Hague, Cameron flounder as Gaddafi stands firm
As Hague falters on UK’s Libya policy, Robert Fox reveals the PM was warned not to back no-fly zone
Foreign secretary William Hague sounded unusually nervous as he tried to explain UK policy on Libya on the BBC's Today programme this morning. The aim of today's Qatar conference, he said, was to get Nato allies to provide more ground attack aircraft and to help "facilitate a special fund" to support the Libyan opposition.
Asked if the UK and French aim was nothing short of kicking out the Gaddafi clan, he repeatedly fluffed his lines. He said that the UN resolutions on Libya did not allow for regime change. Nonetheless it was not a question of 'if' but 'when' Gaddafi went.
An exasperated John Humphrys then accused Hague of not having much idea of where British policy was going, nor what outcome the UK really wanted in Libya. Hague's reply could well prove the epitaph for the Cameron-Clegg government's foreign and security policy - or lack of it.
"It doesn't mean," said Hague, "because you cannot forecast everything that will happen, you do not do anything to help at all - that would be profoundly wrong." In other words, the coalition government has signed up to the Tony Blair 'something must be done' school of liberal intervention, without a clue where it will end up.
It is this approach that has worried the cooler and more professional heads in the Foreign Office and Ministry of Defence about the Libyan farrago.
I can reveal that David Cameron was given military advice that a no-fly strategy was unlikely to work on its own, and that he had to have a clear view of what he wanted action to achieve in terms of regime change in Tripoli.
"The prime minister just seems to have acted on impulse. And it is very difficult to work out whose advice he was taking," one Whitehall insider told me last week.
Number Ten was warned that a drawn-out campaign in Libya would be a distraction from Afghanistan and the Gulf, in which Britain has much greater national interests.
The Libyan crisis has now reached a tactical and diplomatic stalemate. Neither side can win outright on the ground. However much money and weaponry is thrown at the rebels, they seem unlikely to inflict outright defeat on Gaddafi. The Gaddafi clan shows every sign of withstanding the siege in Tripoli and the west for at least the rest of the year.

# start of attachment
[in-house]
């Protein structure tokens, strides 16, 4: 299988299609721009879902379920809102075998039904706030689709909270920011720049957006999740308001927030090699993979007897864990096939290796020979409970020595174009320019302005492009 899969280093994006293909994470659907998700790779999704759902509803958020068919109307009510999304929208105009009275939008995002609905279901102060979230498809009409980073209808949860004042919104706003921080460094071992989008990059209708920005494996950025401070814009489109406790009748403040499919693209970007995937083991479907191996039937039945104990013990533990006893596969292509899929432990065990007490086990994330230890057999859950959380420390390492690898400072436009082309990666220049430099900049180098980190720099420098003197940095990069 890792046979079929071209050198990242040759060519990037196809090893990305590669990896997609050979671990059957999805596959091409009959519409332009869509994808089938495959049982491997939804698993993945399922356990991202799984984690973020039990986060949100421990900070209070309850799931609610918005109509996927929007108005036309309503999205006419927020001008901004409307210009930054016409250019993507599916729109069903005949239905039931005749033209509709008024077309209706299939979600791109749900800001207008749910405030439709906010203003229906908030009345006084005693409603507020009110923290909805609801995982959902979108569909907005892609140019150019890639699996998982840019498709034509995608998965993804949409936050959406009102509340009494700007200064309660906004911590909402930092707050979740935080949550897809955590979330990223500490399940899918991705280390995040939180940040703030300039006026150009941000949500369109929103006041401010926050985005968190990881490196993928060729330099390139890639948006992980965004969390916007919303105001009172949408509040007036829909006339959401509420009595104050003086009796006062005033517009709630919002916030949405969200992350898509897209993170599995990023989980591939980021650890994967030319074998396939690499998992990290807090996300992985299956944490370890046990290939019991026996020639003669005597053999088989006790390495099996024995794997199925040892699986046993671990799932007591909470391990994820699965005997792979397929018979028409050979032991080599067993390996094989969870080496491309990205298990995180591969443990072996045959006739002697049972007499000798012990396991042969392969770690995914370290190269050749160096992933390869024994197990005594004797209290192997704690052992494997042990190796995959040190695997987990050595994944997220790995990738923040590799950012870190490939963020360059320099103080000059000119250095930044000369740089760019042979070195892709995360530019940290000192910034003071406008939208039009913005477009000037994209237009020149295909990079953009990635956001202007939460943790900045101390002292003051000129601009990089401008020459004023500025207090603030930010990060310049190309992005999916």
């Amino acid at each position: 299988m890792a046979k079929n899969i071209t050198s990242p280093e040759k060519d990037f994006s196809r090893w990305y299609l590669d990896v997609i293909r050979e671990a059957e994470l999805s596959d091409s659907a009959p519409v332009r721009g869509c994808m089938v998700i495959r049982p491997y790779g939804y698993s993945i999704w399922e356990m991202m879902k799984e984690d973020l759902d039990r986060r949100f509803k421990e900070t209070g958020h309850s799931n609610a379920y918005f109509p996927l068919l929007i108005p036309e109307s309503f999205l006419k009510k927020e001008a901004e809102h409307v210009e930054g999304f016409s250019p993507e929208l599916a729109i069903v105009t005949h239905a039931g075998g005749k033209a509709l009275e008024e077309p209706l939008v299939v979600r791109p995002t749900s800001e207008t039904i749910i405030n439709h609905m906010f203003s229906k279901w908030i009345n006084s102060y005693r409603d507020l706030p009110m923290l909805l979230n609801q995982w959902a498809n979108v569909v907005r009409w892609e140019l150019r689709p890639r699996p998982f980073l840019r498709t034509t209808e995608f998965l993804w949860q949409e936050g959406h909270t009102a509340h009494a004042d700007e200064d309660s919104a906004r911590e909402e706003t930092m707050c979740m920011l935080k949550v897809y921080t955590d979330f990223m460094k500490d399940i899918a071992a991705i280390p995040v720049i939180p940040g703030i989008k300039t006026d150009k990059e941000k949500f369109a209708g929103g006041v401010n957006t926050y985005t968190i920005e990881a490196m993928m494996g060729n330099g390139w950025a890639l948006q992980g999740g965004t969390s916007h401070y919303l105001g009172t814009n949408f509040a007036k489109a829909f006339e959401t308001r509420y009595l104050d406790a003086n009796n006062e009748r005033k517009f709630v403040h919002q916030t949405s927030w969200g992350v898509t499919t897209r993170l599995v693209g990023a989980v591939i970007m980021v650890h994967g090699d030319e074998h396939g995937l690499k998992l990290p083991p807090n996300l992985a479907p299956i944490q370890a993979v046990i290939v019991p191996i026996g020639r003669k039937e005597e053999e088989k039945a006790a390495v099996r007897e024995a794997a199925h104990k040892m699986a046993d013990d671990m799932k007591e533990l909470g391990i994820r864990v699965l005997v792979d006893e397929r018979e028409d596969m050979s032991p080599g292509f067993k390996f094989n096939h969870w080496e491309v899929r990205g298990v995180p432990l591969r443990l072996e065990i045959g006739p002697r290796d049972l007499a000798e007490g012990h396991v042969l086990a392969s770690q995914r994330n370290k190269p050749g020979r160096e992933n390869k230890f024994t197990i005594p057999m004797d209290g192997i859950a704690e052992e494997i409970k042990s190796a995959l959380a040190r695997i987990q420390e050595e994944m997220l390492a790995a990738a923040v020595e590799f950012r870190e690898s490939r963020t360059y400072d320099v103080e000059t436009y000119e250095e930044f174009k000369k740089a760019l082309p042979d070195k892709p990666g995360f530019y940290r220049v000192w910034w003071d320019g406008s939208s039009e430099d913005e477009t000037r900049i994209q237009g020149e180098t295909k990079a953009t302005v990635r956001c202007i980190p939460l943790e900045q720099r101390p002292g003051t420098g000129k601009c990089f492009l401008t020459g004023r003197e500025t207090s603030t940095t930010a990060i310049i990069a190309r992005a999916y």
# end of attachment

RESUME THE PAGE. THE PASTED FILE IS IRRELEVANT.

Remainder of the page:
The problem with the UK-French led military action, however limited so far, is that they have picked sides in a Libyan civil war. Moreover, the side they have picked is still largely an unknown quantity, albeit with some highly dubious elements.
The withdrawal of the Americans from offensive air operations may already have been a real game-changer for world politics. For without the US forces, Nato is very much less than the sum of its powers. The alliance has no world-class air force without the US. This is already giving pause for thought in Washington, with strong support for cutting loose from Europe, and telling most European allies to make their own alliance through the EU.
Meanwhile the European allies are quarrelling as much in the EU as they are in the Nato forum. Germany has told Italy it is not prepared to help out with the surge of refugees into Italy from Libya and Tunisia. With a touch of Machiavelli, Silvio Berlusconi is issuing temporary "humanitarian" residence visas to refugees that can support themselves; and this means they can travel to many European countries, including France and Germany, under the Schengen open border arrangement.
Meanwhile Gaddafi and his gang remain in Tripoli. This week we have heard William Hague waxing eloquent on Radio 4 about William Pitt the Younger's prowess as war leader.
It's a pity he didn't heed the words of a more recent master of international guile, Francois Mitterrand, who said during the crisis with Gaddafi over Chad in the 1980s: "You can poke him in the eye, you can bomb him even, but Gaddafi somehow will always still be there." ·
Comments are now closed on this article